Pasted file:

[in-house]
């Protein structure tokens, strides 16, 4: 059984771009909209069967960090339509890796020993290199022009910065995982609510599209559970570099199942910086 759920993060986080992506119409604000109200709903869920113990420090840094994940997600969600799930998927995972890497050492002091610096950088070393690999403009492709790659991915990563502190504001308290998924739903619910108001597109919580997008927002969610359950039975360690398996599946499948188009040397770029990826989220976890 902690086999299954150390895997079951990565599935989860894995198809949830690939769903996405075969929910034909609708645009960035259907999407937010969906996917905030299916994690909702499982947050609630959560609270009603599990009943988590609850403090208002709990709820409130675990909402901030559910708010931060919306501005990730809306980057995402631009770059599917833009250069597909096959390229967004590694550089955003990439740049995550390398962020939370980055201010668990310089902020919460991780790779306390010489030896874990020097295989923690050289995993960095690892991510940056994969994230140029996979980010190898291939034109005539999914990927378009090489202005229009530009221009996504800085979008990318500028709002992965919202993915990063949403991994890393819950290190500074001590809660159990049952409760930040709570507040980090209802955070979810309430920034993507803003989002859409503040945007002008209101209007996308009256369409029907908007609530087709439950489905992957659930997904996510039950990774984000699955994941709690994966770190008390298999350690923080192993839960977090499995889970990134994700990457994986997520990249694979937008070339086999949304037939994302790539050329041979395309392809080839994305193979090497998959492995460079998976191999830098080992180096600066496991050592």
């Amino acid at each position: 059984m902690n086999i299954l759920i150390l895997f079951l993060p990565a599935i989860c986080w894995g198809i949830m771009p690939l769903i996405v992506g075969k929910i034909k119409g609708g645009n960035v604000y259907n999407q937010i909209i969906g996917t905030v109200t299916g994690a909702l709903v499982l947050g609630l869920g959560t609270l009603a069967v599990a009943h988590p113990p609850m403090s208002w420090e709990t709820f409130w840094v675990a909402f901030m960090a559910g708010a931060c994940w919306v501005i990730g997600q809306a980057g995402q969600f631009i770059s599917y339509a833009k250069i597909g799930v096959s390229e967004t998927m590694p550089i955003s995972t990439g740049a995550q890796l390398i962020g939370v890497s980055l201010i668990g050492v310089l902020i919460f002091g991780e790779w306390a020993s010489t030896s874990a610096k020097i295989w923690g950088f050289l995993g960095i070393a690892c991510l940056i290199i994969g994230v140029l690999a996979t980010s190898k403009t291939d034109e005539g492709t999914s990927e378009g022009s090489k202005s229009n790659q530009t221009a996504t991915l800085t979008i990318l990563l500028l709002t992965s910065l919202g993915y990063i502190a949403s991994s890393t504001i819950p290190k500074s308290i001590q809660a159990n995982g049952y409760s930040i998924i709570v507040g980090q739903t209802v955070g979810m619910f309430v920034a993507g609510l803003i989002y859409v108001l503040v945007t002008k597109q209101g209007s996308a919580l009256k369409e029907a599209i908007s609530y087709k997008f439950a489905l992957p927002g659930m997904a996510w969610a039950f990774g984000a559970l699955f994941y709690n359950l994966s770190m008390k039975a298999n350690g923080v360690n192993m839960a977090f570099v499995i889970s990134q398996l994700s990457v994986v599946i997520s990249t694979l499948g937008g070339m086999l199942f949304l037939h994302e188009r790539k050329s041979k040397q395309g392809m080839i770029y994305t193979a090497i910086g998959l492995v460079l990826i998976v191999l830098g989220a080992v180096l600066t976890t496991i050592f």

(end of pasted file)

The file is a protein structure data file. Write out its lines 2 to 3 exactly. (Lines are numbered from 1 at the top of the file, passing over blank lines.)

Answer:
């Protein structure tokens, strides 16, 4: 059984771009909209069967960090339509890796020993290199022009910065995982609510599209559970570099199942910086 759920993060986080992506119409604000109200709903869920113990420090840094994940997600969600799930998927995972890497050492002091610096950088070393690999403009492709790659991915990563502190504001308290998924739903619910108001597109919580997008927002969610359950039975360690398996599946499948188009040397770029990826989220976890 902690086999299954150390895997079951990565599935989860894995198809949830690939769903996405075969929910034909609708645009960035259907999407937010969906996917905030299916994690909702499982947050609630959560609270009603599990009943988590609850403090208002709990709820409130675990909402901030559910708010931060919306501005990730809306980057995402631009770059599917833009250069597909096959390229967004590694550089955003990439740049995550390398962020939370980055201010668990310089902020919460991780790779306390010489030896874990020097295989923690050289995993960095690892991510940056994969994230140029996979980010190898291939034109005539999914990927378009090489202005229009530009221009996504800085979008990318500028709002992965919202993915990063949403991994890393819950290190500074001590809660159990049952409760930040709570507040980090209802955070979810309430920034993507803003989002859409503040945007002008209101209007996308009256369409029907908007609530087709439950489905992957659930997904996510039950990774984000699955994941709690994966770190008390298999350690923080192993839960977090499995889970990134994700990457994986997520990249694979937008070339086999949304037939994302790539050329041979395309392809080839994305193979090497998959492995460079998976191999830098080992180096600066496991050592």
């Amino acid at each position: 059984m902690n086999i299954l759920i150390l895997f079951l993060p990565a599935i989860c986080w894995g198809i949830m771009p690939l769903i996405v992506g075969k929910i034909k119409g609708g645009n960035v604000y259907n999407q937010i909209i969906g996917t905030v109200t299916g994690a909702l709903v499982l947050g609630l869920g959560t609270l009603a069967v599990a009943h988590p113990p609850m403090s208002w420090e709990t709820f409130w840094v675990a909402f901030m960090a559910g708010a931060c994940w919306v501005i990730g997600q809306a980057g995402q969600f631009i770059s599917y339509a833009k250069i597909g799930v096959s390229e967004t998927m590694p550089i955003s995972t990439g740049a995550q890796l390398i962020g939370v890497s980055l201010i668990g050492v310089l902020i919460f002091g991780e790779w306390a020993s010489t030896s874990a610096k020097i295989w923690g950088f050289l995993g960095i070393a690892c991510l940056i290199i994969g994230v140029l690999a996979t980010s190898k403009t291939d034109e005539g492709t999914s990927e378009g022009s090489k202005s229009n790659q530009t221009a996504t991915l800085t979008i990318l990563l500028l709002t992965s910065l919202g993915y990063i502190a949403s991994s890393t504001i819950p290190k500074s308290i001590q809660a159990n995982g049952y409760s930040i998924i709570v507040g980090q739903t209802v955070g979810m619910f309430v920034a993507g609510l803003i989002y859409v108001l503040v945007t002008k597109q209101g209007s996308a919580l009256k369409e029907a599209i908007s609530y087709k997008f439950a489905l992957p927002g659930m997904a996510w969610a039950f990774g984000a559970l699955f994941y709690n359950l994966s770190m008390k039975a298999n350690g923080v360690n192993m839960a977090f570099v499995i889970s990134q398996l994700s990457v994986v599946i997520s990249t694979l499948g937008g070339m086999l199942f949304l037939h994302e188009r790539k050329s041979k040397q395309g392809m080839i770029y994305t193979a090497i910086g998959l492995v460079l990826i998976v191999l830098g989220a080992v180096l600066t976890t496991i050592f």